The Kauri (Agathis Australis) is a kind of conifer living in only the sub-tropical climates of New Zealand. The first of them appeared during the Jurassic period about 190/135 million years ago. They are the world's biggest trees in terms of trunk volume and have a height of up to 70 meters and a width of up to 9. Unfortunately many of their forests were felled by English colonists on arrival for the sake of timber or land for farming. All the remaining trees are now under governmental and legal protection.

The biggest surviving Kauri is the 'TANE MAHUTA' or 'LORD OF THE FOREST' in the Maori language.

Kauri, thousands of years old, from swamps

About 50,000 years ago, at the end of the last ice age, a series of unexplained cataclysms submerged whole forests of kauris in water and mud. The specific qualities of the mud and the absolute lack of oxygen exempted these plants, trapped in the swamps for 30-50 thousand years, from the chemical processes of decomposition and petrification, letting them linger intact to the present day in veritable 'wood mines''. What is unique is the fact that, in spite of being buried in mud for thousands of years, the trunks are perfectly preserved and have the same quality as timber just felled. Briers have been found clambering up the trunks for up to 30 meters. The abundance of resin within the burls gives an impression of gold due to a change of the resin's amber into what looks like gold powder.

Extraction and processing

These kauris were in great prehistoric swamps which have been drained. Once a deposit has been located, it can be extracted with excavators and bulldozers. Recovery operations are difficult due to the muddy and infirm terrain in places hardly accessible and to the notable size of trunks, which can be lifted by only heavy equipment. The trunks may weigh up to 200 or 300 tons, so operators have to cut them into two or more parts before being able to lift them and take them away. Parts of the trunk are then cut into boards in a most delicate operation which calls for long and careful processing to obtain a constant thickness, which requires a system of tangential cutting to minimize moving the enormous trunks. The rainy winters and the swampy terrain force operators to do the excavating in only the dry season and to devote the months of winter to working on and finishing the materials. Once they have been extracted, these plants are dated with the Carbon 14 method by the laboratories of the University of Auckland. The ages of the plants vary from 7,000 to 50,000 years, as may be seen in terms of their various shades of colour.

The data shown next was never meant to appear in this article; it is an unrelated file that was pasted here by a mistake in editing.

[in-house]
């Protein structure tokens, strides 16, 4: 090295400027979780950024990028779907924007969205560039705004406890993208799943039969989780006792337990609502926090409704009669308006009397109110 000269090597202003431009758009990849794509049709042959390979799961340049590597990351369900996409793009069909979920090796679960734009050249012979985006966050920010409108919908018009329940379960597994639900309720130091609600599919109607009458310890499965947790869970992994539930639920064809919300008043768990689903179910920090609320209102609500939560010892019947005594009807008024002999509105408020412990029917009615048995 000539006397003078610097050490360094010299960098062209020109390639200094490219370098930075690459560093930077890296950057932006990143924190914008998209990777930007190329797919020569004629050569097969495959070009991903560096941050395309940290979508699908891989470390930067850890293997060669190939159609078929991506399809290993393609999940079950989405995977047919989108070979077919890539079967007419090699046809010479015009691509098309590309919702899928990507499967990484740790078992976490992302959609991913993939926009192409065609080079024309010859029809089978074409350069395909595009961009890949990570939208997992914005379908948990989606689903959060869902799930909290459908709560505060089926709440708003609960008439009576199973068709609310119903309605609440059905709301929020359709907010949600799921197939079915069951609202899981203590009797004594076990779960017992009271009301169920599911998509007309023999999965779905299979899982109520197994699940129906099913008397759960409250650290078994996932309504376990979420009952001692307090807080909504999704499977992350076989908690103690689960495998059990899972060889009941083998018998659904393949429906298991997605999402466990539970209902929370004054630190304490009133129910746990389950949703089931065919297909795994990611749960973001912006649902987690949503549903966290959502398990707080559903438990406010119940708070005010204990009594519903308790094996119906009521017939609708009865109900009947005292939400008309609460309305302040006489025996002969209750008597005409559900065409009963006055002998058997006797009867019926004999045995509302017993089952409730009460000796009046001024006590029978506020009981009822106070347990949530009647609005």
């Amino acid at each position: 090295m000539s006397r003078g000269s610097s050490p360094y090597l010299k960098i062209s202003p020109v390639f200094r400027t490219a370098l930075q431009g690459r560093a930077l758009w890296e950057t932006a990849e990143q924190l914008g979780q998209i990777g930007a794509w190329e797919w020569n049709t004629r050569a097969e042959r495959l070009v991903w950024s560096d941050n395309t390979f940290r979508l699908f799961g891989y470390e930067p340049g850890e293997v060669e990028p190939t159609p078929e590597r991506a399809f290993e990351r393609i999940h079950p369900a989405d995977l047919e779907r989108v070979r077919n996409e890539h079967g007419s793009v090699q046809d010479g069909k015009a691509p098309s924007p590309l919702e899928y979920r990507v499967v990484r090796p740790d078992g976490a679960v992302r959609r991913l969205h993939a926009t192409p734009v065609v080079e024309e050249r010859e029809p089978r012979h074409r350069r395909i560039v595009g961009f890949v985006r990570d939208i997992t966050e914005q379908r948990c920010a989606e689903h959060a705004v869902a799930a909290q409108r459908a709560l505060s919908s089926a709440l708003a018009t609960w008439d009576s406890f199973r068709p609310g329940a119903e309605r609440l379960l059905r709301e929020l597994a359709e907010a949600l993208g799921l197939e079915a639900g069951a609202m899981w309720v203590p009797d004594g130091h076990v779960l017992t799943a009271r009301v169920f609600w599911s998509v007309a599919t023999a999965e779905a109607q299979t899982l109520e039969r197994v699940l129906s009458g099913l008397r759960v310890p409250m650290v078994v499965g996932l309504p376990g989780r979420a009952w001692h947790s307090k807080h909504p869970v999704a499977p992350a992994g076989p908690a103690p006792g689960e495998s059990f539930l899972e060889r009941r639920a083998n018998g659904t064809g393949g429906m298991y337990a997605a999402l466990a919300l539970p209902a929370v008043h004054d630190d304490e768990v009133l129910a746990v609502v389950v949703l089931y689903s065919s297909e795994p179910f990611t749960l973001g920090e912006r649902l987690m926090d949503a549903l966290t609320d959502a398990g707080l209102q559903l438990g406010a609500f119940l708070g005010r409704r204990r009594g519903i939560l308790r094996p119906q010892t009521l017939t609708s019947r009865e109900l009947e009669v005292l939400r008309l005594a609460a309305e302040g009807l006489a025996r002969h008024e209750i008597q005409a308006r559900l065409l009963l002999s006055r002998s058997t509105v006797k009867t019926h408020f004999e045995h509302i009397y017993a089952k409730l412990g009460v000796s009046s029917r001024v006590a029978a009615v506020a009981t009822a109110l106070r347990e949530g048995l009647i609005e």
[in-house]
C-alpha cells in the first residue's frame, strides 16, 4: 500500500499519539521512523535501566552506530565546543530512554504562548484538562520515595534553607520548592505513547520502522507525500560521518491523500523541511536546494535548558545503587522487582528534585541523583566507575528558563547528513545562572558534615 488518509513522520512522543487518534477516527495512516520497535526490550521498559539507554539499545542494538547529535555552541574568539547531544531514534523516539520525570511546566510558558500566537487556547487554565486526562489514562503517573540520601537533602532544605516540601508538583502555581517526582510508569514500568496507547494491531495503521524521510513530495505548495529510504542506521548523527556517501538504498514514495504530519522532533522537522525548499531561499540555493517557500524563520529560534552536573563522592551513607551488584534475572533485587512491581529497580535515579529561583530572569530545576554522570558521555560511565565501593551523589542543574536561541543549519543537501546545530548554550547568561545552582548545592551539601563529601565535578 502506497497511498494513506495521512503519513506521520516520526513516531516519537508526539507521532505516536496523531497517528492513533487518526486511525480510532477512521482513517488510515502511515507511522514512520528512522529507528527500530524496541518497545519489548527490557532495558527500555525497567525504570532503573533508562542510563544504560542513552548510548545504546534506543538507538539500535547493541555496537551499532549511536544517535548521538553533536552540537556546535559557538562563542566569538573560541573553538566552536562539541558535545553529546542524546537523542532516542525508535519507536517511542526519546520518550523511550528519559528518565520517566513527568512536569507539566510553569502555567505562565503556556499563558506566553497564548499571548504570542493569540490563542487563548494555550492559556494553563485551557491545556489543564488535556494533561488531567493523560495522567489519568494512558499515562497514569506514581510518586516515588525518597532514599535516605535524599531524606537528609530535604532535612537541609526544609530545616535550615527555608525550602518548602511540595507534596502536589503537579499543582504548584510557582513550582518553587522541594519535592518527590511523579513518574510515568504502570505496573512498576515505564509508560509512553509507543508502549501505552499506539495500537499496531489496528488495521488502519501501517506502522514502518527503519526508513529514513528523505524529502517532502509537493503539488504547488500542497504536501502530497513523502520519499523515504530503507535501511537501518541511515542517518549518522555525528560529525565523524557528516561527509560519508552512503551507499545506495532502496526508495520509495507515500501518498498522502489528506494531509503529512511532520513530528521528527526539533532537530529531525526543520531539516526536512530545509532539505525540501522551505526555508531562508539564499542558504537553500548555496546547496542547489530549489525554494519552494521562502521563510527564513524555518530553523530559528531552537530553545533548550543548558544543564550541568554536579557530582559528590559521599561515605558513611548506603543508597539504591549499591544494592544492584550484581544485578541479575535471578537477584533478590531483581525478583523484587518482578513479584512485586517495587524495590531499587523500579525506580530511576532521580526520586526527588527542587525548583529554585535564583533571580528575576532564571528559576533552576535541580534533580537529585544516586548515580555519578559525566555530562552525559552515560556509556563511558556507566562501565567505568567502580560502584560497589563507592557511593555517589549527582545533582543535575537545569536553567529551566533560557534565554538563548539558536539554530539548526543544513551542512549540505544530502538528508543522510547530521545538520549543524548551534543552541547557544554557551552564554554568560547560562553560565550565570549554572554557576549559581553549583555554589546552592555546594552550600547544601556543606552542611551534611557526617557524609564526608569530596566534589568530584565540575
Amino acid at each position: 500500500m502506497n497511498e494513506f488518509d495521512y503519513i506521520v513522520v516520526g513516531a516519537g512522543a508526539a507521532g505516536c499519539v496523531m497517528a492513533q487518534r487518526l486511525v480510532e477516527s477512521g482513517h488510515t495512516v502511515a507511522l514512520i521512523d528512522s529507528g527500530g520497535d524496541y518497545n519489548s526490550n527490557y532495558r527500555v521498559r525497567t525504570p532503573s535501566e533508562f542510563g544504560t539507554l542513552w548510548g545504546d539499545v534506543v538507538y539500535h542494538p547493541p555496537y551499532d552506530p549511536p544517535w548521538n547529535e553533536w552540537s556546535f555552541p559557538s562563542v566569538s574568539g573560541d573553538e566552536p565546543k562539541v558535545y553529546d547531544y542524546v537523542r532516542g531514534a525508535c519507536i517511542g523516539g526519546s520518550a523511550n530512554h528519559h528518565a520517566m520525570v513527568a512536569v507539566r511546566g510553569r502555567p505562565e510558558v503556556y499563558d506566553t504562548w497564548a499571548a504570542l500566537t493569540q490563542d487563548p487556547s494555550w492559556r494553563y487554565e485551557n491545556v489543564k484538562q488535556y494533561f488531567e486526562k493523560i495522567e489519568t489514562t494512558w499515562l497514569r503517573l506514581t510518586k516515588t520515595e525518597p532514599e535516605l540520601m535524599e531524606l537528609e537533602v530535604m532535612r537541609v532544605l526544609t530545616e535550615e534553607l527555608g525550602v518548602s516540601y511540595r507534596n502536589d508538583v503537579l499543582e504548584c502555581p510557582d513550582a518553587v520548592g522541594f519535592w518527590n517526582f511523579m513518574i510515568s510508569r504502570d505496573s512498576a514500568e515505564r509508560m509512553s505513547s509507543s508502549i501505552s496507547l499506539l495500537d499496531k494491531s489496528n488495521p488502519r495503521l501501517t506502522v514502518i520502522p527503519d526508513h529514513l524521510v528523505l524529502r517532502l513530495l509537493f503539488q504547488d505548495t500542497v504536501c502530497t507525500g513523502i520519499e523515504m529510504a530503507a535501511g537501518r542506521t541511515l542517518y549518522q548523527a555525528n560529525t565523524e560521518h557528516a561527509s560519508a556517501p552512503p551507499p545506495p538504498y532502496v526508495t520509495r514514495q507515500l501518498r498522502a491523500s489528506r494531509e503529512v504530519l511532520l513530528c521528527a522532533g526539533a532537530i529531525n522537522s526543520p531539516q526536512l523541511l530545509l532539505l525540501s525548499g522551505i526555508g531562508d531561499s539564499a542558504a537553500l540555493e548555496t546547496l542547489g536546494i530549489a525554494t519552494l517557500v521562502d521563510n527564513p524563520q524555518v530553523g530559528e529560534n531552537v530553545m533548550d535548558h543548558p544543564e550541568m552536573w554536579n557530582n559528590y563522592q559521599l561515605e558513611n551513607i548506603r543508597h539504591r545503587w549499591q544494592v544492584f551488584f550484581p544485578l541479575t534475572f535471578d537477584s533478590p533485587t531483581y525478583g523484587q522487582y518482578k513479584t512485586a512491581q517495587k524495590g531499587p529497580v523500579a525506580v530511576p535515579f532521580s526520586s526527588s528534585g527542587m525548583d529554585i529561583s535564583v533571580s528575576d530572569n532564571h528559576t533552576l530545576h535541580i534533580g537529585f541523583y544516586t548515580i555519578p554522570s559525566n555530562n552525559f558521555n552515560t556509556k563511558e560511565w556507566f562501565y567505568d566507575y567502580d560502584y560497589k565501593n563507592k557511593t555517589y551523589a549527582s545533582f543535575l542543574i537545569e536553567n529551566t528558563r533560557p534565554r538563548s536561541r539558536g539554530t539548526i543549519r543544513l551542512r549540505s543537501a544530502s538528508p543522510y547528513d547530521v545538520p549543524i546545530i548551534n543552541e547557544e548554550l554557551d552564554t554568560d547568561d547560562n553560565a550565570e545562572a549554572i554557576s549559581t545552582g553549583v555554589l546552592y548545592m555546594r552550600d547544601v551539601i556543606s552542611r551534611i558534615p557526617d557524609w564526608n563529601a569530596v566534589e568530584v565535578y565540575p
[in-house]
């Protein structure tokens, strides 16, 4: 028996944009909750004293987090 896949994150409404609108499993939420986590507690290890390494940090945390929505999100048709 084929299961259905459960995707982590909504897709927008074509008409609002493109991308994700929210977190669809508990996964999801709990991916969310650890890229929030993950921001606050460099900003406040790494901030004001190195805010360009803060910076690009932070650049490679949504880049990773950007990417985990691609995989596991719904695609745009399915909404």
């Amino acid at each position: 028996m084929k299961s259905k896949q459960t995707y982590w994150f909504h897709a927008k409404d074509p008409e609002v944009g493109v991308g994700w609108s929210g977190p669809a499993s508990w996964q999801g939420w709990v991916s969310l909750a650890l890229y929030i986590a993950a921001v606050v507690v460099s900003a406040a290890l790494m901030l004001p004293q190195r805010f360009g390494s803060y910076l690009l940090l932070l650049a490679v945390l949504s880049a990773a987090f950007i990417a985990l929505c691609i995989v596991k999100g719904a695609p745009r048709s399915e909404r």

Kauri collection tables

Riva 1920, which produces quality furniture in massive wood in collaboration with major architects and designers has known how to interpret in an extraordinary way this marvellous material, which in skilled hands is transformed into tables as true works of art made available by nature. Thanks to the trunks' sizes, tables can be made of single pieces ranging from 2 to 12 meters in length, the size of a table being limited only by the capacity of the container used for transport. Every buyer has a chance to choose his or her very own table and whether the top could be filled in with resin, where possible.